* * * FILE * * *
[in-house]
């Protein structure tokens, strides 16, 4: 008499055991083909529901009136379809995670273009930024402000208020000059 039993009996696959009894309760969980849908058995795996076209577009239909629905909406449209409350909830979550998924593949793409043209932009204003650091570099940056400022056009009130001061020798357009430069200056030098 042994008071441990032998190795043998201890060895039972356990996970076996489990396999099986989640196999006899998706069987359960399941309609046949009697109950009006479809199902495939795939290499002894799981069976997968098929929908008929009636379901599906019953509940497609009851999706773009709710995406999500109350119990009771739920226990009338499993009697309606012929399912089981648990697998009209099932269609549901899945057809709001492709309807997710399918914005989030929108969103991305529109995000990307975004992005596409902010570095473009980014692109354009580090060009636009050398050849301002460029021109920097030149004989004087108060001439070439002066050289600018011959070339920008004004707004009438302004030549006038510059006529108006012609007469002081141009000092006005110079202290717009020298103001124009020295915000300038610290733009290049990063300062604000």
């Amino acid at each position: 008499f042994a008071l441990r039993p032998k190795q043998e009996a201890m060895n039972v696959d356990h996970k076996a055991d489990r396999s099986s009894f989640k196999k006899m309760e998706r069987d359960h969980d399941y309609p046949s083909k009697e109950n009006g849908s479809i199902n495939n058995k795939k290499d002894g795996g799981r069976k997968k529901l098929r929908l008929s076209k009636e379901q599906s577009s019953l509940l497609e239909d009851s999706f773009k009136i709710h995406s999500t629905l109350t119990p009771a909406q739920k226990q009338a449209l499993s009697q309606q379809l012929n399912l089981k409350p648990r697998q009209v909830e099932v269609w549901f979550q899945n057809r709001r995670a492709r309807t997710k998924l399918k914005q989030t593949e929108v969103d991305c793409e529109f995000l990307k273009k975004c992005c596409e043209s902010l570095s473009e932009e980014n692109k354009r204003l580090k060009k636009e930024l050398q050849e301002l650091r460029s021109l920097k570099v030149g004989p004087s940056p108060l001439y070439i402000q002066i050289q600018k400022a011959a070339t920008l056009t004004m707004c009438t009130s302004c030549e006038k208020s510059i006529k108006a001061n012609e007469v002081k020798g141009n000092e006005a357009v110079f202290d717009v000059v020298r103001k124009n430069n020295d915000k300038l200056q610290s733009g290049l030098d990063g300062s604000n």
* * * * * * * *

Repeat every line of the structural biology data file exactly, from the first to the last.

[in-house]
């Protein structure tokens, strides 16, 4: 008499055991083909529901009136379809995670273009930024402000208020000059 039993009996696959009894309760969980849908058995795996076209577009239909629905909406449209409350909830979550998924593949793409043209932009204003650091570099940056400022056009009130001061020798357009430069200056030098 042994008071441990032998190795043998201890060895039972356990996970076996489990396999099986989640196999006899998706069987359960399941309609046949009697109950009006479809199902495939795939290499002894799981069976997968098929929908008929009636379901599906019953509940497609009851999706773009709710995406999500109350119990009771739920226990009338499993009697309606012929399912089981648990697998009209099932269609549901899945057809709001492709309807997710399918914005989030929108969103991305529109995000990307975004992005596409902010570095473009980014692109354009580090060009636009050398050849301002460029021109920097030149004989004087108060001439070439002066050289600018011959070339920008004004707004009438302004030549006038510059006529108006012609007469002081141009000092006005110079202290717009020298103001124009020295915000300038610290733009290049990063300062604000």
């Amino acid at each position: 008499f042994a008071l441990r039993p032998k190795q043998e009996a201890m060895n039972v696959d356990h996970k076996a055991d489990r396999s099986s009894f989640k196999k006899m309760e998706r069987d359960h969980d399941y309609p046949s083909k009697e109950n009006g849908s479809i199902n495939n058995k795939k290499d002894g795996g799981r069976k997968k529901l098929r929908l008929s076209k009636e379901q599906s577009s019953l509940l497609e239909d009851s999706f773009k009136i709710h995406s999500t629905l109350t119990p009771a909406q739920k226990q009338a449209l499993s009697q309606q379809l012929n399912l089981k409350p648990r697998q009209v909830e099932v269609w549901f979550q899945n057809r709001r995670a492709r309807t997710k998924l399918k914005q989030t593949e929108v969103d991305c793409e529109f995000l990307k273009k975004c992005c596409e043209s902010l570095s473009e932009e980014n692109k354009r204003l580090k060009k636009e930024l050398q050849e301002l650091r460029s021109l920097k570099v030149g004989p004087s940056p108060l001439y070439i402000q002066i050289q600018k400022a011959a070339t920008l056009t004004m707004c009438t009130s302004c030549e006038k208020s510059i006529k108006a001061n012609e007469v002081k020798g141009n000092e006005a357009v110079f202290d717009v000059v020298r103001k124009n430069n020295d915000k300038l200056q610290s733009g290049l030098d990063g300062s604000n």